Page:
Roof Asset Management

How To Talk About Roof Management Strategy With Your Contractor

The more information you can give your roofing contractor about your property and your plans for it, the better.

Reputable roofing contractors think and plan strategically. They’re interested in helping you meet your goals and developing a work plan that fits with your priorities and budget. Your situation is unique — your building, what you plan to do with it, your attitude about property maintenance, your history with the property, your budget, what you value most — and each piece of information feeds your overall roof management strategy.

To develop the best strategy and get the advice and services you value most, be ready to answer questions like these:

1. What’s your intention for the property?

Is it your intention to hold the property for the next 20 years or do you plan to flip it? Is the property an integral part of your business or will you move locations if a better option becomes available? Knowing your time horizon for the property enables your contractor to give you the kind of advice that will serve you best.  

2. What’s inside your building?

You will have different priorities if you have machines worth millions of dollars in your building or if you have a bunch of plastic tubing. They’ll be different still if you have people living there. What your roof is protecting plays a major role in your roof management strategy.

3. What’s your general attitude toward your roof?

Some property owners believe, “If ain’t broke, don’t fix it.” Others believe, “An ounce of prevention is worth a pound of cure.” A lot of property owners and managers fall somewhere in between the two and can vary based on the situation. Any of those attitudes are acceptable yet each results in a different strategy when it comes to roof management.

4. What’s the history of your current roofing system?

The more your contractor knows about your roof, the better! Try to gather these things in advance:  

  • Date the roof was installed, the material manufacturer and warranty information
  • Name of the roof installer, if you know
  • As-built or design documents
  • Maintenance records and photos
  • Any problems that have occurred over the years that you know about

5. What’s the relative value of the roof compared to the relative value of the building?

If your property has multiple stories, the value of your roof will be a small percentage of the value of your entire building. If your property has one or two floors, the value of your roof may be a much higher percentage. However, that doesn’t mean you want to spend a proportional amount of your budget on your roof — “value” is relative. Re-roofing a high rise, for example, is expensive because access is challenging and it requires special skill sets. Your contractor will probably recommend you use the highest quality roof you can afford so you re-roof as infrequently as possible. On the other hand, re-roofing a warehouse is easy but all those square feet can make it expensive. Your contractor will probably recommend a less expensive option with a lot of careful maintenance. But what if you plan to flip the high rise or have expensive machinery in the warehouse? If you’ve not thought it through already, your roofing contractor can help you determine your roof’s relative value.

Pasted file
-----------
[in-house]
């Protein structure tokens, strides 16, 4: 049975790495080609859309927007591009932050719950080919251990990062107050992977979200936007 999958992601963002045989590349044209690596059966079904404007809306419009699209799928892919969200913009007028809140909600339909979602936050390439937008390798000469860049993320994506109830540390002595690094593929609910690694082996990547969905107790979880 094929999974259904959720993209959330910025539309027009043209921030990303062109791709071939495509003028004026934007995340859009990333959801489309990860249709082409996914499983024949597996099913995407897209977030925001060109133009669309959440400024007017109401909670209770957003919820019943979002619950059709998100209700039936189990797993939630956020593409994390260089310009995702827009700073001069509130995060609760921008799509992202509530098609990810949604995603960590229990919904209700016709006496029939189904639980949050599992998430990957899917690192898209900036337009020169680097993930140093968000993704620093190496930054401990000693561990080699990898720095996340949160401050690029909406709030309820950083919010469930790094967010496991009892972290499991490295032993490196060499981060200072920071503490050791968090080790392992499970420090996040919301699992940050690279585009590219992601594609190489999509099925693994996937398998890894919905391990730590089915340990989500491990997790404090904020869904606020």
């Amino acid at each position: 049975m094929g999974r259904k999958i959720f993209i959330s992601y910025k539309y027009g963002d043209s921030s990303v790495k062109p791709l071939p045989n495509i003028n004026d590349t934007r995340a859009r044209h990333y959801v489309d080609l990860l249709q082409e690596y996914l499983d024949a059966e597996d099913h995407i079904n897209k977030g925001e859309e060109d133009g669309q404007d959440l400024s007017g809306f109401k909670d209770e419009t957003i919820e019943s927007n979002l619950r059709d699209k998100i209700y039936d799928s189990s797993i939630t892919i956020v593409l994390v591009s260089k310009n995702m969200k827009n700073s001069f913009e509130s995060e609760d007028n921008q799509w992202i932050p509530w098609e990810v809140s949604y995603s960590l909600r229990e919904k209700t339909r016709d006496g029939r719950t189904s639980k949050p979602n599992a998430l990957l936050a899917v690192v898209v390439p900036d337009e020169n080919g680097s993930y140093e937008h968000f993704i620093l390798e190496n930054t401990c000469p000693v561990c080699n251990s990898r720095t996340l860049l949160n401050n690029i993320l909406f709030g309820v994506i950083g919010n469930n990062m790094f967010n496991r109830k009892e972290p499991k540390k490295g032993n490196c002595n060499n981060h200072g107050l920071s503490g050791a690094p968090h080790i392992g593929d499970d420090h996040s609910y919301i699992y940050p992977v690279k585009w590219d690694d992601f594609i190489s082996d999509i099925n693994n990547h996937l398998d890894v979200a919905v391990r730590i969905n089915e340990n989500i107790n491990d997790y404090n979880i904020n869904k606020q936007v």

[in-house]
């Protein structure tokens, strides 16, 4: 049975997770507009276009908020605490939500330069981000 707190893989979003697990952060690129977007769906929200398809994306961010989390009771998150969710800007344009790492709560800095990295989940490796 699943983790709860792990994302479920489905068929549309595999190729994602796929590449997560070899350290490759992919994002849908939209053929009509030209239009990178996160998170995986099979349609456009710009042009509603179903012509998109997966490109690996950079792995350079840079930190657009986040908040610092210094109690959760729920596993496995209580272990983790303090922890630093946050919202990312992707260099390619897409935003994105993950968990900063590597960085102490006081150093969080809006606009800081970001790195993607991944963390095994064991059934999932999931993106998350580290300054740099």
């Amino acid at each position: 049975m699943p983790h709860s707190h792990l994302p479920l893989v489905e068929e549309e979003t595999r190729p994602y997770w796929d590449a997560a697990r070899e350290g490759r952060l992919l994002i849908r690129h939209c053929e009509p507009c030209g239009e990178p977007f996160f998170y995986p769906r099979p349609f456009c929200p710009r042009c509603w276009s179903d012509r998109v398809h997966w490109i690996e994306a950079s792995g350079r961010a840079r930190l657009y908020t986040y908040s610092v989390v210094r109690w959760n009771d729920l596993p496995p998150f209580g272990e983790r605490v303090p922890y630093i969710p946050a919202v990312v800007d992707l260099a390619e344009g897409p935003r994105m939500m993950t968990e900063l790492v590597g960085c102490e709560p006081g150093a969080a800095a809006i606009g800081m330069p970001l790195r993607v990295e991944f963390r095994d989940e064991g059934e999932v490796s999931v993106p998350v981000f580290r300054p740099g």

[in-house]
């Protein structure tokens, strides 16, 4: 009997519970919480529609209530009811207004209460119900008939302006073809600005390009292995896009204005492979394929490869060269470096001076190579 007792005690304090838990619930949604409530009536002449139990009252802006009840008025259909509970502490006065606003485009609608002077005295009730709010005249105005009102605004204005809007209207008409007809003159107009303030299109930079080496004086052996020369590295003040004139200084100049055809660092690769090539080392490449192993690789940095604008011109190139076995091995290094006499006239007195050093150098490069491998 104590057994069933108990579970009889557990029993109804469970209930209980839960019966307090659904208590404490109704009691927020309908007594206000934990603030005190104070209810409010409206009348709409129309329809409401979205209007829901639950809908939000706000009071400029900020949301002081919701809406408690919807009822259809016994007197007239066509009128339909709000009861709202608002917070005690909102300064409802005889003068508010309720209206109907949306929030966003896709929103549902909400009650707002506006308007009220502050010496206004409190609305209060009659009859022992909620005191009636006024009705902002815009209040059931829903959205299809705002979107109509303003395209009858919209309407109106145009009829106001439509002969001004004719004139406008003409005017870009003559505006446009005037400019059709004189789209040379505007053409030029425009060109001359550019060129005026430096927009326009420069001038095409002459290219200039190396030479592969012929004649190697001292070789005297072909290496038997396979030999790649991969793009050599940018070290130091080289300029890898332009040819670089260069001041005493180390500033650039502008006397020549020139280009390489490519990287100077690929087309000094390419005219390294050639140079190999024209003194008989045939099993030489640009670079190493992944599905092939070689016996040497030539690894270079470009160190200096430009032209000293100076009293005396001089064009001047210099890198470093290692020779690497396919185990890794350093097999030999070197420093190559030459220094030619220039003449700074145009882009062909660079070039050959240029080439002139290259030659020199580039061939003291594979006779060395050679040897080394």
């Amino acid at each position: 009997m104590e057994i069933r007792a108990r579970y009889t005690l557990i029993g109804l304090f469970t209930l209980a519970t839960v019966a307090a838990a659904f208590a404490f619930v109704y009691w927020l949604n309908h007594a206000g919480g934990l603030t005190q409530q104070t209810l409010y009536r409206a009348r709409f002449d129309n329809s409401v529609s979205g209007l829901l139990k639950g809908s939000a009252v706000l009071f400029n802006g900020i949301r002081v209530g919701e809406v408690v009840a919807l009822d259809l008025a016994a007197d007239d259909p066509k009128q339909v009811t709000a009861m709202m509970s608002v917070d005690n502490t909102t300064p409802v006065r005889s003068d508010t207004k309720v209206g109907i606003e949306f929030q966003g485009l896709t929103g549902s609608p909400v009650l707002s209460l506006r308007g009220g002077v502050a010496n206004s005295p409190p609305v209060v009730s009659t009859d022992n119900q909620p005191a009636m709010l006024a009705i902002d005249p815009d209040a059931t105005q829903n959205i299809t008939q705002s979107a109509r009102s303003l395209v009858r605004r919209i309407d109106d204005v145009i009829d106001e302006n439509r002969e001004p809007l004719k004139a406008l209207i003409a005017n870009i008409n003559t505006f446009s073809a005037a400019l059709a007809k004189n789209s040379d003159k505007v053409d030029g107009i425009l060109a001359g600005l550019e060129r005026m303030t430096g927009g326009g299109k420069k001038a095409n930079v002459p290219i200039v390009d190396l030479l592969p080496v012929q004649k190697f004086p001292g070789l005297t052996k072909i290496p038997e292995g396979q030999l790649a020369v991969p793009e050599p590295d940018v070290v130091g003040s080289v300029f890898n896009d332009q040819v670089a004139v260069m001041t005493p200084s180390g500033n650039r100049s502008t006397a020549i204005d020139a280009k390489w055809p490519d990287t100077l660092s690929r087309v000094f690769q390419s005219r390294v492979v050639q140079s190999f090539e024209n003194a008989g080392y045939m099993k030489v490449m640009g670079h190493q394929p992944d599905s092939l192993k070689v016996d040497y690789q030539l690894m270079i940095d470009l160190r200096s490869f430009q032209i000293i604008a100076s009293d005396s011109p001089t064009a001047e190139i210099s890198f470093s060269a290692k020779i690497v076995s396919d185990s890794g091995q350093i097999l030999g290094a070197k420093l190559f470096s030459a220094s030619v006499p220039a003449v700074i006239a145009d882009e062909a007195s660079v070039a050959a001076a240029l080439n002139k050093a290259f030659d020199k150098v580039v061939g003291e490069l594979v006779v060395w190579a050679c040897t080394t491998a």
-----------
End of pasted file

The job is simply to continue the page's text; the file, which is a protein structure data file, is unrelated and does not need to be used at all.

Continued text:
6. What’s your budget?

Can you invest in a better roofing system with a longer lifespan and lower life-cycle cost? It’s important for your roofing contractor to know if you have the capital to invest in a high-quality roof or if you’re on a tight budget. Reputable roofing contractors won’t try to sell you a roof you don’t need or can’t afford. Instead, they’ll recommend strategies that match your financial realities.

7. What renovations, additions or other changes are you planning for the property?

If you have any plans to modify the building, your roofing contractor should know about it. This includes interior renovations. Any additions or changes to the roof, roof penetrations, drainage, or other structural modifications could impact your roofing system. It may be best to postpone major work on your roof until construction work is complete or coordinate the work with all of your contractors so you have a better overall outcome. Also, discuss any restrictions that could impact work on your property — such as areas that cannot be accessed or specific times when work isn’t allowed — in advance so your contractor can plan accordingly.

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A roofing contractor with your best interest in mind will start every business relationship by gathering as much of the information described above as possible. Your roofing system is an integral part of your property, as you know, and it’s also a major investment and asset. Your roofing partners should take its role as your roof management adviser very seriously and want to present you with the best roof management strategy for your business needs.

Your contractor should also be flexible — it’s your roof, after all. At Sentry Roof, however, we do tend to side with Benjamin Franklin about an ounce of prevention being worth a pound of cure because of our experience in the field. Unless you’re getting rid of the property soon, you’re better off following best practices in maintaining the roof you already own and then re-roofing with the most appropriate roof system when it’s time.

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